Source: p 312, Principles of Microeconomics (7 Ed, 2014) by N G Mankiw

Welfare in a monopolized market, like all markets, includes the welfare of both consumers and producers. Whenever a consumer pays an extra dollar to a producer because of a monopoly price, the consumer is worse off by a dollar and the producer is better off by the same amount. $\color{red} {[1.]} $ This transfer from the consumers of the good to the owners of the monopoly does not affect the market’s total surplus— the sum of consumer and producer surplus. In other words, the monopoly profit itself represents not a reduction in the size of the economic pie but merely a bigger slice for producers and a smaller slice for consumers. Unless consumers are for some reason more deserving than producers—a normative judgment about equity that goes beyond the realm of economic efficiency—the monopoly profit is not a social problem.

The problem in a monopolized market arises because the firm produces and sells a quantity of output below the level that maximizes total surplus. $\color{green} {[2.] \text { The deadweight loss measures how much the economic pie shrinks as a result. }} $ This inefficiency is connected to the monopoly’s high price: Consumers buy fewer units when the firm raises its price above marginal cost. But keep in mind that the profit earned on the units that continue to be sold is not the problem. The problem stems from the inefficiently low quantity of output. Put differently, if the high monopoly price did not discourage some consumers from buying the good, it would raise producer surplus by exactly the amount it reduced consumer surplus, leaving total surplus the same as could be achieved by a benevolent social planner.

On p 311, Mankiw discusses the deadweight loss (hereafter DWL) of a monopoly, which 2 above concerns. So what does 1 mean? It appears to contradict 2. DWL reduces the total market's surplus, and so the size of the economic pie.


2 Answers 2


Consider the following two examples:

There is a consumer who is willing to pay 50 dollars for a good. (Reservation price is 50.) There is a seller who is willing to sell for 30 dollars. (Marginal cost is constant 30.) If they make a deal at any price $p$ the total surplus they enjoy will be $(50 - p) + (p - 30) = 20.$ The individual surpluses need only be non-negative because otherwise one party would probably not consent to the deal. The price that is finally reached depends on their bargaining power. With a monopoly all the bargaining power is on the seller's side, so the price would be $p = 50$. Total surplus is still 20. So there's no loss.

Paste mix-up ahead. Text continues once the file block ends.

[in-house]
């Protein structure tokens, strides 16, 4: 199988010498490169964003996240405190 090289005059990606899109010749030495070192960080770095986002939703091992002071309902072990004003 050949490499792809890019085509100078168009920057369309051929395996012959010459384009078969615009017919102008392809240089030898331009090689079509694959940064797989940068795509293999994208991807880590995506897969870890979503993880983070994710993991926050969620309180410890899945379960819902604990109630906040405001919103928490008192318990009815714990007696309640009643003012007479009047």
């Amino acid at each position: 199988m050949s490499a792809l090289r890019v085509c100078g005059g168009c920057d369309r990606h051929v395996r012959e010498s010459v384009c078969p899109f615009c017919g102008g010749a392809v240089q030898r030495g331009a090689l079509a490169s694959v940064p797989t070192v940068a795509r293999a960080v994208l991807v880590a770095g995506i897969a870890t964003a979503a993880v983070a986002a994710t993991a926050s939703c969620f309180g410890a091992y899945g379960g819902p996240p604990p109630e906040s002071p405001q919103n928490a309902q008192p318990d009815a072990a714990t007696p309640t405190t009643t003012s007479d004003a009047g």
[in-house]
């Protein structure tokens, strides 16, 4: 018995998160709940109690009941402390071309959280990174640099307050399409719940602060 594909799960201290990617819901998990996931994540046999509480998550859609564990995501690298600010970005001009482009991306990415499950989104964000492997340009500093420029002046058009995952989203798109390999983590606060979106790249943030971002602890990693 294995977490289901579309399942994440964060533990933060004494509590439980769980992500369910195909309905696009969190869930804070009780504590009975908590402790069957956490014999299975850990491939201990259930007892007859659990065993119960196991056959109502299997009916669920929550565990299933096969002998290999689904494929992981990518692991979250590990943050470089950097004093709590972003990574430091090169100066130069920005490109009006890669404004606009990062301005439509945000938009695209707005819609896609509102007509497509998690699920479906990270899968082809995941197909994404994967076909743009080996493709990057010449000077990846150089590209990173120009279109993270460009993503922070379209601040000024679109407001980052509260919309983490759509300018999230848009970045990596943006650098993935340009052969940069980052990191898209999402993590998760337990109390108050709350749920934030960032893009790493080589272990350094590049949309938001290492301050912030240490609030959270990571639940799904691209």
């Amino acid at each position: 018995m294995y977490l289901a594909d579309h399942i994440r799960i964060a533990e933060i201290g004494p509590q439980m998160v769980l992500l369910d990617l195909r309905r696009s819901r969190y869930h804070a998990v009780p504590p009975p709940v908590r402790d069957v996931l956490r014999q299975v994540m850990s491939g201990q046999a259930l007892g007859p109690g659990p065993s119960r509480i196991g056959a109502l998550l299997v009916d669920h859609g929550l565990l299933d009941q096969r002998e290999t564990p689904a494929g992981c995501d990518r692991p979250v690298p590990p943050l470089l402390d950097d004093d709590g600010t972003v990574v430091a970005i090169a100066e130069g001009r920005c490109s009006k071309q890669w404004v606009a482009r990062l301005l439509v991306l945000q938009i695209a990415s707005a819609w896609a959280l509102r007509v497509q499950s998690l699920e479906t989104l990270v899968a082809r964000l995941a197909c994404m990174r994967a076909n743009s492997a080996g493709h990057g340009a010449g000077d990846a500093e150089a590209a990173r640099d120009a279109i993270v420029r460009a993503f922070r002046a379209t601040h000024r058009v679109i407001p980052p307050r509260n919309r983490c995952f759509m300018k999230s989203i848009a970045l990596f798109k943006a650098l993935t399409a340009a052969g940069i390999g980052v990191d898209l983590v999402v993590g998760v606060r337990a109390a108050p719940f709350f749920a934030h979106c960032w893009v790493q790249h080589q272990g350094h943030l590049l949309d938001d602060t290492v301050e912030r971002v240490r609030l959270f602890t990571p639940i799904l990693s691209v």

However if there are two consumers, one with a reservation price of 50 and the other with 31 then at price 50 only one of them (the former) will buy the good. At price 30, both of them would buy the good and total surplus would be $(50 - 30) + (31 - 30) + (30 - 30) = 21$. But the monopoly's profit is 20 dollars if it sets $p = 50$, and 0 dollars if it sets $p = 30$. So it will choose the former. Because of uniform pricing, a good that would increase the total surplus is unsold, creating deadweight loss.


What that source is saying is that there are two attributes of the single-price monopoly: the higher price payed by consumers that make trades with the monopoly, and the dead-weight loss resulting from consumers that do not make trades with the monopoly who would if the price were at-cost.

It makes more sense if you consider a non-single-price monopoly - ie a monopoly using price discrimination. Such a monopoly can often still use a higher price for most of its customers, but price discrimination allows it to theoretically capture all mutually beneficial trades, thus maximizing pareto efficiency and eliminating the dead-weight loss entirely.

In this case, because the monopoly is still using a higher price for most of its customers, the surplus (difference between the price and the cost) is mostly going to the monopoly, whereas in classic perfect competition, the surplus goes entirely to the buyers. What the exposition around #1 means is that economists are neutral on whether the buyer or seller should get all, some, or none of the surplus. In other words, the matter of who gets the surplus doesn't effect allocative efficiency, and so is treated as a non-factor in policy making.


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